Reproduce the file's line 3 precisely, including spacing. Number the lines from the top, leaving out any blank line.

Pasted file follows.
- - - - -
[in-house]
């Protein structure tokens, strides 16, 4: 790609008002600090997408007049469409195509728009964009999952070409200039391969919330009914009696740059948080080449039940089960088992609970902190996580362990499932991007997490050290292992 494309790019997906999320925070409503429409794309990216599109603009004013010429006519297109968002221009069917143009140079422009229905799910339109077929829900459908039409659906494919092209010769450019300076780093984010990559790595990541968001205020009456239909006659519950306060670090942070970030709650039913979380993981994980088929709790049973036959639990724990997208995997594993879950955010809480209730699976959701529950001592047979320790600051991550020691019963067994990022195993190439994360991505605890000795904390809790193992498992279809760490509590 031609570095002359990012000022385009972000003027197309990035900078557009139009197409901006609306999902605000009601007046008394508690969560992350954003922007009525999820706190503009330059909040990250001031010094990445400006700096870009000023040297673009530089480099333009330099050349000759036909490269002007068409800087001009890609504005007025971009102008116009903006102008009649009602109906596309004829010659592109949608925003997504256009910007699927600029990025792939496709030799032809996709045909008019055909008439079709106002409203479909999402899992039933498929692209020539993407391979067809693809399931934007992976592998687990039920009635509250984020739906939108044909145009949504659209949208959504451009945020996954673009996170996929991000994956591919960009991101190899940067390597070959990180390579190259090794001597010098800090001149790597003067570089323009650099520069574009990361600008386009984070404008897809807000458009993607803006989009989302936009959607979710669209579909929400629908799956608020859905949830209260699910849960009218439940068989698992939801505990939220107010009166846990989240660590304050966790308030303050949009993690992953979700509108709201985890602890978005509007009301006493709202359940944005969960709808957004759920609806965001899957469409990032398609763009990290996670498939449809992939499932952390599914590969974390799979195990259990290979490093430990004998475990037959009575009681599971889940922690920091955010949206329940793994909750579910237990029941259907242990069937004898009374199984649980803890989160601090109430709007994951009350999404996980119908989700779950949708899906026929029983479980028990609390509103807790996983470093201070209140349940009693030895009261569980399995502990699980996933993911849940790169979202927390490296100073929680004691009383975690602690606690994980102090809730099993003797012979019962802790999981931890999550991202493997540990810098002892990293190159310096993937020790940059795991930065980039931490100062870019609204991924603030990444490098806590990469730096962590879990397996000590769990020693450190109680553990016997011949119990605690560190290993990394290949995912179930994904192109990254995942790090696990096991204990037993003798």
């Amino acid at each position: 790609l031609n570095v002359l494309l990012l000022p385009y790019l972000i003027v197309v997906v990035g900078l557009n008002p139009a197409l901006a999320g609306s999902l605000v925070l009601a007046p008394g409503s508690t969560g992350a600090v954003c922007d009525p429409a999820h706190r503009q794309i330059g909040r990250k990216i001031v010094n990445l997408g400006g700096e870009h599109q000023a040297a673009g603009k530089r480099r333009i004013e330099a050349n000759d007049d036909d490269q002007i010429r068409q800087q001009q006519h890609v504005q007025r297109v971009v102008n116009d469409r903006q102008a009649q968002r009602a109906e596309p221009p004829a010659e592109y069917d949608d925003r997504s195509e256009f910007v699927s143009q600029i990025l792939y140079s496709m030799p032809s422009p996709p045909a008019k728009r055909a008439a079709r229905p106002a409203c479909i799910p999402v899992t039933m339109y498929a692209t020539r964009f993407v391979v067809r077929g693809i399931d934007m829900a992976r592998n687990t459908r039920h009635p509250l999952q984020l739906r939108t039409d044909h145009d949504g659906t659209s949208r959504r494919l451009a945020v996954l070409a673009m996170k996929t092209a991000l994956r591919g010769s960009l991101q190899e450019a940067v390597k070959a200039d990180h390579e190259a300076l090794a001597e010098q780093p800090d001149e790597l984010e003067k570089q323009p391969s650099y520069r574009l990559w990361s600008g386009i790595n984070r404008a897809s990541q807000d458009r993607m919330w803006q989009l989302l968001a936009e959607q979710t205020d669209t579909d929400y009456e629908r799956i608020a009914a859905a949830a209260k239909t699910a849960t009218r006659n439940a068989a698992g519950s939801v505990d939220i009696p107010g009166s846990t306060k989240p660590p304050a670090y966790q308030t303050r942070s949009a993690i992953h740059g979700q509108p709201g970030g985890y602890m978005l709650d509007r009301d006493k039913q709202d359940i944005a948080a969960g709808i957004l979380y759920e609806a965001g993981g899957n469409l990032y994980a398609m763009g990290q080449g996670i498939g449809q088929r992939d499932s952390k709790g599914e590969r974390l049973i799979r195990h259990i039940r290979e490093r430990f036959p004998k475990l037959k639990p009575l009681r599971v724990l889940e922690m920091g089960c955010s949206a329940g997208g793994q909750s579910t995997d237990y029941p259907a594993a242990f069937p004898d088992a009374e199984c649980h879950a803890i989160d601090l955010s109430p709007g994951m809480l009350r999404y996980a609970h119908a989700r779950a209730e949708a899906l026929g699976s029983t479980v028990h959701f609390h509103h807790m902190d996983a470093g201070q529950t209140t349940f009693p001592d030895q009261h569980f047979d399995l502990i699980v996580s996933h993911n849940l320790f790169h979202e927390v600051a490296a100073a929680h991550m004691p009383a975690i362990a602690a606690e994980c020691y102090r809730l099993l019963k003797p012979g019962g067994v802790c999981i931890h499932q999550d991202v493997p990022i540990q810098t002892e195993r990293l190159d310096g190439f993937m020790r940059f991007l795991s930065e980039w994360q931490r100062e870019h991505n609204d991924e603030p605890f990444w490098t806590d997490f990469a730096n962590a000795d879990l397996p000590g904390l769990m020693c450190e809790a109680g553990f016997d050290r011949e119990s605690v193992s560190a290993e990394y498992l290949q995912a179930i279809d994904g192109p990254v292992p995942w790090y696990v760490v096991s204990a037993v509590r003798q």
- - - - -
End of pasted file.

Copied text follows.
């Amino acid at each position: 790609l031609n570095v002359l494309l990012l000022p385009y790019l972000i003027v197309v997906v990035g900078l557009n008002p139009a197409l901006a999320g609306s999902l605000v925070l009601a007046p008394g409503s508690t969560g992350a600090v954003c922007d009525p429409a999820h706190r503009q794309i330059g909040r990250k990216i001031v010094n990445l997408g400006g700096e870009h599109q000023a040297a673009g603009k530089r480099r333009i004013e330099a050349n000759d007049d036909d490269q002007i010429r068409q800087q001009q006519h890609v504005q007025r297109v971009v102008n116009d469409r903006q102008a009649q968002r009602a109906e596309p221009p004829a010659e592109y069917d949608d925003r997504s195509e256009f910007v699927s143009q600029i990025l792939y140079s496709m030799p032809s422009p996709p045909a008019k728009r055909a008439a079709r229905p106002a409203c479909i799910p999402v899992t039933m339109y498929a692209t020539r964009f993407v391979v067809r077929g693809i399931d934007m829900a992976r592998n687990t459908r039920h009635p509250l999952q984020l739906r939108t039409d044909h145009d949504g659906t659209s949208r959504r494919l451009a945020v996954l070409a673009m996170k996929t092209a991000l994956r591919g010769s960009l991101q190899e450019a940067v390597k070959a200039d990180h390579e190259a300076l090794a001597e010098q780093p800090d001149e790597l984010e003067k570089q323009p391969s650099y520069r574009l990559w990361s600008g386009i790595n984070r404008a897809s990541q807000d458009r993607m919330w803006q989009l989302l968001a936009e959607q979710t205020d669209t579909d929400y009456e629908r799956i608020a009914a859905a949830a209260k239909t699910a849960t009218r006659n439940a068989a698992g519950s939801v505990d939220i009696p107010g009166s846990t306060k989240p660590p304050a670090y966790q308030t303050r942070s949009a993690i992953h740059g979700q509108p709201g970030g985890y602890m978005l709650d509007r009301d006493k039913q709202d359940i944005a948080a969960g709808i957004l979380y759920e609806a965001g993981g899957n469409l990032y994980a398609m763009g990290q080449g996670i498939g449809q088929r992939d499932s952390k709790g599914e590969r974390l049973i799979r195990h259990i039940r290979e490093r430990f036959p004998k475990l037959k639990p009575l009681r599971v724990l889940e922690m920091g089960c955010s949206a329940g997208g793994q909750s579910t995997d237990y029941p259907a594993a242990f069937p004898d088992a009374e199984c649980h879950a803890i989160d601090l955010s109430p709007g994951m809480l009350r999404y996980a609970h119908a989700r779950a209730e949708a899906l026929g699976s029983t479980v028990h959701f609390h509103h807790m902190d996983a470093g201070q529950t209140t349940f009693p001592d030895q009261h569980f047979d399995l502990i699980v996580s996933h993911n849940l320790f790169h979202e927390v600051a490296a100073a929680h991550m004691p009383a975690i362990a602690a606690e994980c020691y102090r809730l099993l019963k003797p012979g019962g067994v802790c999981i931890h499932q999550d991202v493997p990022i540990q810098t002892e195993r990293l190159d310096g190439f993937m020790r940059f991007l795991s930065e980039w994360q931490r100062e870019h991505n609204d991924e603030p605890f990444w490098t806590d997490f990469a730096n962590a000795d879990l397996p000590g904390l769990m020693c450190e809790a109680g553990f016997d050290r011949e119990s605690v193992s560190a290993e990394y498992l290949q995912a179930i279809d994904g192109p990254v292992p995942w790090y696990v760490v096991s204990a037993v509590r003798q």